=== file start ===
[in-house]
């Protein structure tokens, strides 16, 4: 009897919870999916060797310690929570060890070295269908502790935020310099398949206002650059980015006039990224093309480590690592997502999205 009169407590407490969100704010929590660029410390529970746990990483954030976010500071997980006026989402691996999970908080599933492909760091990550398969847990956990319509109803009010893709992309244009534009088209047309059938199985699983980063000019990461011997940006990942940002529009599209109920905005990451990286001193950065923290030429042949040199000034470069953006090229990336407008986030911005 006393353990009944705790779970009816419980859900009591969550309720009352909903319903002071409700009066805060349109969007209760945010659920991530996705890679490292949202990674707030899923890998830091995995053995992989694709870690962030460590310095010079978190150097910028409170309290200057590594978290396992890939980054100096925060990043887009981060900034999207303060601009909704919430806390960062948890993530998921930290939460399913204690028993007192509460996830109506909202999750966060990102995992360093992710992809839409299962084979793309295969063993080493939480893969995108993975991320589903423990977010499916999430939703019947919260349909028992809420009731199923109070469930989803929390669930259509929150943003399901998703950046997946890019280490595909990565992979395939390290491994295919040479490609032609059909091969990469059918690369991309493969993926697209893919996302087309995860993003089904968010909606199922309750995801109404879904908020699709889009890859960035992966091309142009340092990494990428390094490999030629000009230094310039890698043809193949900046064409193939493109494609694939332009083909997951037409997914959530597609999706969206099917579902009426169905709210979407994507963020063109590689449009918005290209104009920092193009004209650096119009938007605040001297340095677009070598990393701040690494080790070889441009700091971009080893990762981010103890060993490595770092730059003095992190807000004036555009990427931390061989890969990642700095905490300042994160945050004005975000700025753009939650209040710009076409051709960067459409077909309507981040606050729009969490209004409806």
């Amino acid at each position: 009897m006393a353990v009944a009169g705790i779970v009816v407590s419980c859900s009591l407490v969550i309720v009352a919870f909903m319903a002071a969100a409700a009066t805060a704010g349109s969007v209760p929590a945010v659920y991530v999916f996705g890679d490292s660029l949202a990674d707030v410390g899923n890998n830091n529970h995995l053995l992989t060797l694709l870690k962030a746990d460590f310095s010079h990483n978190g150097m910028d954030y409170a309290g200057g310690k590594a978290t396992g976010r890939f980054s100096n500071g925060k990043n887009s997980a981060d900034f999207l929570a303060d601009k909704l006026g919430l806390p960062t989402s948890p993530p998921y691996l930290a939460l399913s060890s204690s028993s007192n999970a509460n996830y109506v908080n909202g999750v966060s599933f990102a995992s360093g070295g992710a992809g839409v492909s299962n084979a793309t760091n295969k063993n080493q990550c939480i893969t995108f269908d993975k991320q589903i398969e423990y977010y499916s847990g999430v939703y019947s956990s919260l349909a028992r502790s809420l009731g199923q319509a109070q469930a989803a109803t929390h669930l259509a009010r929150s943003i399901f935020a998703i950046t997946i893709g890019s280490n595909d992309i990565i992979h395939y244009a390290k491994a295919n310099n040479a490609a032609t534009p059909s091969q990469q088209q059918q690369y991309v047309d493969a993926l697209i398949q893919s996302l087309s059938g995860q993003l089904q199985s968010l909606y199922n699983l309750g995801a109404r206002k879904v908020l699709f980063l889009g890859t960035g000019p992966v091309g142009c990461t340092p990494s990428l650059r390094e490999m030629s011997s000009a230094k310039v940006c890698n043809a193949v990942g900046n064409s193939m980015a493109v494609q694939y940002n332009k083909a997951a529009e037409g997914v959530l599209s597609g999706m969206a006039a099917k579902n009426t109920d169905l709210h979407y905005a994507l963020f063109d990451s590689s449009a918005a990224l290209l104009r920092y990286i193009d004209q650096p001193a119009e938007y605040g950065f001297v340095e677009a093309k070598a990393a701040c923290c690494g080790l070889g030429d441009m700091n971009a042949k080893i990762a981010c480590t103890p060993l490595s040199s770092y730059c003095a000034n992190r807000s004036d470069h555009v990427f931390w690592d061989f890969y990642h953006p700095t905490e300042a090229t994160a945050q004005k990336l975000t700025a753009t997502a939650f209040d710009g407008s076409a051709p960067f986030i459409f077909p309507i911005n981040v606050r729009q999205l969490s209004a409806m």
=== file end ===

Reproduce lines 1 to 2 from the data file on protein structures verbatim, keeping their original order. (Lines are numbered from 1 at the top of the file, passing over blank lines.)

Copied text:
[in-house]
């Protein structure tokens, strides 16, 4: 009897919870999916060797310690929570060890070295269908502790935020310099398949206002650059980015006039990224093309480590690592997502999205 009169407590407490969100704010929590660029410390529970746990990483954030976010500071997980006026989402691996999970908080599933492909760091990550398969847990956990319509109803009010893709992309244009534009088209047309059938199985699983980063000019990461011997940006990942940002529009599209109920905005990451990286001193950065923290030429042949040199000034470069953006090229990336407008986030911005 006393353990009944705790779970009816419980859900009591969550309720009352909903319903002071409700009066805060349109969007209760945010659920991530996705890679490292949202990674707030899923890998830091995995053995992989694709870690962030460590310095010079978190150097910028409170309290200057590594978290396992890939980054100096925060990043887009981060900034999207303060601009909704919430806390960062948890993530998921930290939460399913204690028993007192509460996830109506909202999750966060990102995992360093992710992809839409299962084979793309295969063993080493939480893969995108993975991320589903423990977010499916999430939703019947919260349909028992809420009731199923109070469930989803929390669930259509929150943003399901998703950046997946890019280490595909990565992979395939390290491994295919040479490609032609059909091969990469059918690369991309493969993926697209893919996302087309995860993003089904968010909606199922309750995801109404879904908020699709889009890859960035992966091309142009340092990494990428390094490999030629000009230094310039890698043809193949900046064409193939493109494609694939332009083909997951037409997914959530597609999706969206099917579902009426169905709210979407994507963020063109590689449009918005290209104009920092193009004209650096119009938007605040001297340095677009070598990393701040690494080790070889441009700091971009080893990762981010103890060993490595770092730059003095992190807000004036555009990427931390061989890969990642700095905490300042994160945050004005975000700025753009939650209040710009076409051709960067459409077909309507981040606050729009969490209004409806």